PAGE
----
Corvinesti Castle, Hunedoara, Romania
Applying for project under the Europe for Citizens Program, Civil Society Projects 2017 Call
UEF will submit an application to organise a project under the Civil Society Projects 2017 Call of the EU's Europe for Citizens Program, which runs between 2014-2020. The aim of the project will be to bring together experts from former Eastern Block Member States (as well as other relevant experts) in order to produce a curriculum which address misconceptions about each such Member State, as well as Cold War era propaganda generally. The project will take the form of a series of working groups meeting across the EU which will produce this curriculum, with the final working group producing a dissemination plan and strategy.
UEF is a firm believe that many of the issues facing the EU today, at least as far as the integration of former Eastern Block Member States is concerned, can be addressed through various types of education based initiatives. This extends both to initiatives focused on western misconceptions about Eastern European Member States and to initiatives aimed at helping the States to better absorb best practices from older EU Member States with regards to governance, the judiciary and other topics.
To this end, FUTURE EUROPE is a projects which will have several sub projects. The rationale which underpins FUTURE EUROPE, is that Europe's future will be brighter with a more dynamic Eastern Europe, which is treated on equal footing within the EU. The first sub-project is focused on boosting the number of Eastern Europeans working in the European Institutions. This is not something which UEF (or indeed any NGO or individual government) can simply achieve on their own. Who works in European institutions is a result of a multitude of factors, chief among them arguably being qualifications and experience. That being the case, the aim of the first FUTURE EUROPE sub-project will be to promote increased attendance on the part of Eastern European students at the two institutions which are arguably most relevant to boosting the number of Eastern European professionals at the European Institutions.The two institutions in question are of course the College of Europe and the European University Institute. UEF notes that these institutions distinguish themselves with their focus on EU related subjects and indeed, the College of Europe in particular is strongly associated with subsequent progression into the European Institutions. UEF also notes that while by and large Western European Member States make scholarships available for study at the CoE and are signatories of the EUI convention, this is not the case for Central and Eastern European (CEE) countries. In fact, the CoE clearly perceives the problem to be serious enough to break with tradition and start offering partial scholarships for candidates from CEE countries . In terms of the EUI, it is still the case that Croatia, the Czech Republic, Hungary, Lithuania, Malta and Slovakia have still not signed the EUI Convention.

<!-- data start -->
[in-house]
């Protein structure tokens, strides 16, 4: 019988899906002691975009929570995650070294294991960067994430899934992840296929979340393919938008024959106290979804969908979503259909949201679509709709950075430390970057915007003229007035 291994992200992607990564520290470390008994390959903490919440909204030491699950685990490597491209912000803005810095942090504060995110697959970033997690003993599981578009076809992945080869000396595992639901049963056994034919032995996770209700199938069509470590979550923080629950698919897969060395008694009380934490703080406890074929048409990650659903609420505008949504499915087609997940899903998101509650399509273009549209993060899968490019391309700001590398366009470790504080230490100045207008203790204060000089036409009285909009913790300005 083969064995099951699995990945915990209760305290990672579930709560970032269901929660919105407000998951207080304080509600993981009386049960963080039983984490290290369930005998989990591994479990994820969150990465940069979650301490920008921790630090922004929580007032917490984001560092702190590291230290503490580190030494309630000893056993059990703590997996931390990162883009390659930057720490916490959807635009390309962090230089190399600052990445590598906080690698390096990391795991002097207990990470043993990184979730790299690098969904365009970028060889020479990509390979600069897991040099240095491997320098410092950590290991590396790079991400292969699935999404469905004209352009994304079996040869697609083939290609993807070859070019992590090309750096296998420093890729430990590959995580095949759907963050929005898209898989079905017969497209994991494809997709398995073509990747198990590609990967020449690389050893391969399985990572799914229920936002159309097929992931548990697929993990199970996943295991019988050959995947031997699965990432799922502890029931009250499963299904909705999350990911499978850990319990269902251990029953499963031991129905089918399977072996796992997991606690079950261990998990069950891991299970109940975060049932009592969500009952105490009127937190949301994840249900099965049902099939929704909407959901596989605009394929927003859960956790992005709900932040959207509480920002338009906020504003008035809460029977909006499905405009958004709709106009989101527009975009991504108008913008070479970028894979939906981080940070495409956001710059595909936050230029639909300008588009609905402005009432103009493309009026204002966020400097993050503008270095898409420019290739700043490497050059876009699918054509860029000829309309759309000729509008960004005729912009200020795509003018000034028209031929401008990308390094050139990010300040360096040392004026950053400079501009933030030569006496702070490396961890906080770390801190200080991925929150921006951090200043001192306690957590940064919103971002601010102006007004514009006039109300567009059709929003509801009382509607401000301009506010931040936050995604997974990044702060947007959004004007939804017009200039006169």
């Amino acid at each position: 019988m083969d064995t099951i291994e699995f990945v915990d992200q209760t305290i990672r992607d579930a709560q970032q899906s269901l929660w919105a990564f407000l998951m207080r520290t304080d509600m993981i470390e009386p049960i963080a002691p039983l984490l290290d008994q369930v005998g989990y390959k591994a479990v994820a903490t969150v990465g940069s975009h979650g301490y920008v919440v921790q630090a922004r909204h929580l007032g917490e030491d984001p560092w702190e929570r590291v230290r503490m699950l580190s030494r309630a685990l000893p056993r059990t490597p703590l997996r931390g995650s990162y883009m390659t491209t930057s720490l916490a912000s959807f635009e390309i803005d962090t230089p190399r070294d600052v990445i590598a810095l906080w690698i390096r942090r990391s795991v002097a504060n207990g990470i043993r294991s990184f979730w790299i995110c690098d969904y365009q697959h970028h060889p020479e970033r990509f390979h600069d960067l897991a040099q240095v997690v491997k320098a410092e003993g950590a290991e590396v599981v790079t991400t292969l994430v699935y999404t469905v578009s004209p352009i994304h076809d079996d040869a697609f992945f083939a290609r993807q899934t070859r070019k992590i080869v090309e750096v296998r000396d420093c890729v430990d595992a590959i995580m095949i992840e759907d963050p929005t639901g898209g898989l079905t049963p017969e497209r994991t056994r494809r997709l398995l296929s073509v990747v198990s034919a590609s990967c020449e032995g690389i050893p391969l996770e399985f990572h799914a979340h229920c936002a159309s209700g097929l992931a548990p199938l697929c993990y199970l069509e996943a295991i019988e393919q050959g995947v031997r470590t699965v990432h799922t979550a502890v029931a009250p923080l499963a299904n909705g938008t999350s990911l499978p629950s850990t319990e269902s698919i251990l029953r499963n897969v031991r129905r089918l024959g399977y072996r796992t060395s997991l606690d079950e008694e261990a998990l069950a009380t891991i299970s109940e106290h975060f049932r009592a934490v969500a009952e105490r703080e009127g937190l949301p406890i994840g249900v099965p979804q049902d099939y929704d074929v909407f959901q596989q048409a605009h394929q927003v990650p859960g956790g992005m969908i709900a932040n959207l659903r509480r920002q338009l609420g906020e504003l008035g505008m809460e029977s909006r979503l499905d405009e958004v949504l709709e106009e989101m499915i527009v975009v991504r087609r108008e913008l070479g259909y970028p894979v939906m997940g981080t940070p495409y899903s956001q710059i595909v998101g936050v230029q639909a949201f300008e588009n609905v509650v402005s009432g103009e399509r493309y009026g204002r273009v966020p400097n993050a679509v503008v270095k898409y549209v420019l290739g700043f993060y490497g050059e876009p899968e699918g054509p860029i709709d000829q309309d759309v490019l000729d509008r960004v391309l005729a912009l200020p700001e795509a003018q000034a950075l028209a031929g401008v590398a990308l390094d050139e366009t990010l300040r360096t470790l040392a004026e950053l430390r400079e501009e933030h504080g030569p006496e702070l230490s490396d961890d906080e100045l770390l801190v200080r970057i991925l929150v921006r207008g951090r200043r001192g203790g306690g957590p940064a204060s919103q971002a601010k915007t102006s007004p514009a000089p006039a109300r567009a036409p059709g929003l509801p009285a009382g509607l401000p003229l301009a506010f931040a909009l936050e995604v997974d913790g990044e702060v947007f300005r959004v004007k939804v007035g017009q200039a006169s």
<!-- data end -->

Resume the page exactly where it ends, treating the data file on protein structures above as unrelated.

It is UEF's belief that improving attendance rates at these institutions will have a beneficial impact on increasing the number of EE and/or CEE nationals involved with the European Institutions, which we firmly believe will be beneficial both for the states concerned and for Europe as a whole. To that end, the first FUTURE EUROPE sub-project will focus on lobbying the governments of each CEE/EE Member State which does not currently make the necessary provisions to aid its citizens in this regard. This will take the form of direct lobbying, campaigning and research output. At the same time, UEF will also campaign for the European Commission to set up a temporary fund with the aim of addressing this issue until the relevant Member States are able and willing to address it.
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